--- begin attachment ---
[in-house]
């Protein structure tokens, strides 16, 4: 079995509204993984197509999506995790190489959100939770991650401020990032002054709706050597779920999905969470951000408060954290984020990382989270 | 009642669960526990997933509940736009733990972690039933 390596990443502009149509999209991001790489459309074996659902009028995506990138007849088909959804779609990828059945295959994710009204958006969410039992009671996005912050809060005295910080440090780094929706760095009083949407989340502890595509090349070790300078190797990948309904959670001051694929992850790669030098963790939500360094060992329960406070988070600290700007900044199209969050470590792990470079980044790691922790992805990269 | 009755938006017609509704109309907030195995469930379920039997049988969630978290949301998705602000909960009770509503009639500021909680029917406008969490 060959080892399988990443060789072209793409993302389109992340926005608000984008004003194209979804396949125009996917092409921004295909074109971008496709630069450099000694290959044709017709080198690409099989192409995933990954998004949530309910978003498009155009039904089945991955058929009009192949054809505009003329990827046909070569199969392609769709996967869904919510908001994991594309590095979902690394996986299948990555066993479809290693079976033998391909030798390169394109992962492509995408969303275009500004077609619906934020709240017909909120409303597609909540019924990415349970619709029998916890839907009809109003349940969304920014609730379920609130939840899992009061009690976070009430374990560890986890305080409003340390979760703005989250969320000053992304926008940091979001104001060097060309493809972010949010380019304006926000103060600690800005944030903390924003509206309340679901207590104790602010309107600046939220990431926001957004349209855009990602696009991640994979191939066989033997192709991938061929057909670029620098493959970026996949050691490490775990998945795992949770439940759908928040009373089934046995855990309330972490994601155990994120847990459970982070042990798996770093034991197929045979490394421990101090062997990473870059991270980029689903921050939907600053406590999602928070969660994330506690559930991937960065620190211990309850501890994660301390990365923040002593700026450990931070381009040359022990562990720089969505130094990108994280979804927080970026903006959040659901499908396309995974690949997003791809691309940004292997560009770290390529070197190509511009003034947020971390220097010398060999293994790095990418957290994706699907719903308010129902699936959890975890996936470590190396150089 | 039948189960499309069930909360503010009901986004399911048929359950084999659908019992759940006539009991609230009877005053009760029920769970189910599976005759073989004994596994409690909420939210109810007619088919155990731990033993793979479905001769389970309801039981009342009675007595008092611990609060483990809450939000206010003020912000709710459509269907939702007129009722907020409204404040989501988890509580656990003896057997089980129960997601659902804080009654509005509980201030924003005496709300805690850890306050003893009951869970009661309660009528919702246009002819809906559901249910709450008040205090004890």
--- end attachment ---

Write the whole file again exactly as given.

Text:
[in-house]
């Protein structure tokens, strides 16, 4: 079995509204993984197509999506995790190489959100939770991650401020990032002054709706050597779920999905969470951000408060954290984020990382989270 | 009642669960526990997933509940736009733990972690039933 390596990443502009149509999209991001790489459309074996659902009028995506990138007849088909959804779609990828059945295959994710009204958006969410039992009671996005912050809060005295910080440090780094929706760095009083949407989340502890595509090349070790300078190797990948309904959670001051694929992850790669030098963790939500360094060992329960406070988070600290700007900044199209969050470590792990470079980044790691922790992805990269 | 009755938006017609509704109309907030195995469930379920039997049988969630978290949301998705602000909960009770509503009639500021909680029917406008969490 060959080892399988990443060789072209793409993302389109992340926005608000984008004003194209979804396949125009996917092409921004295909074109971008496709630069450099000694290959044709017709080198690409099989192409995933990954998004949530309910978003498009155009039904089945991955058929009009192949054809505009003329990827046909070569199969392609769709996967869904919510908001994991594309590095979902690394996986299948990555066993479809290693079976033998391909030798390169394109992962492509995408969303275009500004077609619906934020709240017909909120409303597609909540019924990415349970619709029998916890839907009809109003349940969304920014609730379920609130939840899992009061009690976070009430374990560890986890305080409003340390979760703005989250969320000053992304926008940091979001104001060097060309493809972010949010380019304006926000103060600690800005944030903390924003509206309340679901207590104790602010309107600046939220990431926001957004349209855009990602696009991640994979191939066989033997192709991938061929057909670029620098493959970026996949050691490490775990998945795992949770439940759908928040009373089934046995855990309330972490994601155990994120847990459970982070042990798996770093034991197929045979490394421990101090062997990473870059991270980029689903921050939907600053406590999602928070969660994330506690559930991937960065620190211990309850501890994660301390990365923040002593700026450990931070381009040359022990562990720089969505130094990108994280979804927080970026903006959040659901499908396309995974690949997003791809691309940004292997560009770290390529070197190509511009003034947020971390220097010398060999293994790095990418957290994706699907719903308010129902699936959890975890996936470590190396150089 | 039948189960499309069930909360503010009901986004399911048929359950084999659908019992759940006539009991609230009877005053009760029920769970189910599976005759073989004994596994409690909420939210109810007619088919155990731990033993793979479905001769389970309801039981009342009675007595008092611990609060483990809450939000206010003020912000709710459509269907939702007129009722907020409204404040989501988890509580656990003896057997089980129960997601659902804080009654509005509980201030924003005496709300805690850890306050003893009951869970009661309660009528919702246009002819809906559901249910709450008040205090004890």